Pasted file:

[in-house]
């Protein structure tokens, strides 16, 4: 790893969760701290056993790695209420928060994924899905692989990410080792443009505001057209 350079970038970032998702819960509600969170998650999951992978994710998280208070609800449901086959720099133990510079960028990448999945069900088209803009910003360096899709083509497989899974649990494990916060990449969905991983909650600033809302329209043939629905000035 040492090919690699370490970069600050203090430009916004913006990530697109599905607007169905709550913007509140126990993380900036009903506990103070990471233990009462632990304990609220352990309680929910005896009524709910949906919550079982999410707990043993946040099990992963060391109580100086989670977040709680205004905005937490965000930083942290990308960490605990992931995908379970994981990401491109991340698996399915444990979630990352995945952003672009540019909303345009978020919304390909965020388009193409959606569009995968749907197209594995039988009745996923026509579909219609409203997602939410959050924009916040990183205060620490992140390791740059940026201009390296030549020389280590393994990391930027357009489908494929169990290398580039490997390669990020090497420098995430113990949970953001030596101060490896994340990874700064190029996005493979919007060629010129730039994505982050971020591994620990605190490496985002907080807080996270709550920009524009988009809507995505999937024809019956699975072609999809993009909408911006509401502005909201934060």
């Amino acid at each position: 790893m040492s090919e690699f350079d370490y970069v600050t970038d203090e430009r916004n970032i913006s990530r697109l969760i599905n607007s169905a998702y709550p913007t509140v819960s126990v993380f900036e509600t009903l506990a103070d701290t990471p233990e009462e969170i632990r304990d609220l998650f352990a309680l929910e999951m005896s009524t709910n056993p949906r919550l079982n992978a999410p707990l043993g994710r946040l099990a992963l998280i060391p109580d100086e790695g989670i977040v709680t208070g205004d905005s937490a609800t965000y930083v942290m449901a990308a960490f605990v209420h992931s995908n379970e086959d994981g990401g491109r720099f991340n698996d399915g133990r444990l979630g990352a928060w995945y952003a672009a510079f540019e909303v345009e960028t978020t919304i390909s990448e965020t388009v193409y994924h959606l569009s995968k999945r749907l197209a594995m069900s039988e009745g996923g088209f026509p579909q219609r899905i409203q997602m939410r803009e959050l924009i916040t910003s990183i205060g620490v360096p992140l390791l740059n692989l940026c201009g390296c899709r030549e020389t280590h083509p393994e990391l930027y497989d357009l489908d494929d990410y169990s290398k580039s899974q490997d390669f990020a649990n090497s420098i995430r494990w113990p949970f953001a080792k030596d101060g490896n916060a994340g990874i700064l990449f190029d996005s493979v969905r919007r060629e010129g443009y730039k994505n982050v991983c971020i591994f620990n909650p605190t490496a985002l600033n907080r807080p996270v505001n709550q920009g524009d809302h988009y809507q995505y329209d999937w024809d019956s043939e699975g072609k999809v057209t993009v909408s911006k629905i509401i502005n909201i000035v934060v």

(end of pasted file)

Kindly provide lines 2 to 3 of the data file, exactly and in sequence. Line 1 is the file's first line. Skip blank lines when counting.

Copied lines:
């Protein structure tokens, strides 16, 4: 790893969760701290056993790695209420928060994924899905692989990410080792443009505001057209 350079970038970032998702819960509600969170998650999951992978994710998280208070609800449901086959720099133990510079960028990448999945069900088209803009910003360096899709083509497989899974649990494990916060990449969905991983909650600033809302329209043939629905000035 040492090919690699370490970069600050203090430009916004913006990530697109599905607007169905709550913007509140126990993380900036009903506990103070990471233990009462632990304990609220352990309680929910005896009524709910949906919550079982999410707990043993946040099990992963060391109580100086989670977040709680205004905005937490965000930083942290990308960490605990992931995908379970994981990401491109991340698996399915444990979630990352995945952003672009540019909303345009978020919304390909965020388009193409959606569009995968749907197209594995039988009745996923026509579909219609409203997602939410959050924009916040990183205060620490992140390791740059940026201009390296030549020389280590393994990391930027357009489908494929169990290398580039490997390669990020090497420098995430113990949970953001030596101060490896994340990874700064190029996005493979919007060629010129730039994505982050971020591994620990605190490496985002907080807080996270709550920009524009988009809507995505999937024809019956699975072609999809993009909408911006509401502005909201934060």
């Amino acid at each position: 790893m040492s090919e690699f350079d370490y970069v600050t970038d203090e430009r916004n970032i913006s990530r697109l969760i599905n607007s169905a998702y709550p913007t509140v819960s126990v993380f900036e509600t009903l506990a103070d701290t990471p233990e009462e969170i632990r304990d609220l998650f352990a309680l929910e999951m005896s009524t709910n056993p949906r919550l079982n992978a999410p707990l043993g994710r946040l099990a992963l998280i060391p109580d100086e790695g989670i977040v709680t208070g205004d905005s937490a609800t965000y930083v942290m449901a990308a960490f605990v209420h992931s995908n379970e086959d994981g990401g491109r720099f991340n698996d399915g133990r444990l979630g990352a928060w995945y952003a672009a510079f540019e909303v345009e960028t978020t919304i390909s990448e965020t388009v193409y994924h959606l569009s995968k999945r749907l197209a594995m069900s039988e009745g996923g088209f026509p579909q219609r899905i409203q997602m939410r803009e959050l924009i916040t910003s990183i205060g620490v360096p992140l390791l740059n692989l940026c201009g390296c899709r030549e020389t280590h083509p393994e990391l930027y497989d357009l489908d494929d990410y169990s290398k580039s899974q490997d390669f990020a649990n090497s420098i995430r494990w113990p949970f953001a080792k030596d101060g490896n916060a994340g990874i700064l990449f190029d996005s493979v969905r919007r060629e010129g443009y730039k994505n982050v991983c971020i591994f620990n909650p605190t490496a985002l600033n907080r807080p996270v505001n709550q920009g524009d809302h988009y809507q995505y329209d999937w024809d019956s043939e699975g072609k999809v057209t993009v909408s911006k629905i509401i502005n909201i000035v934060v």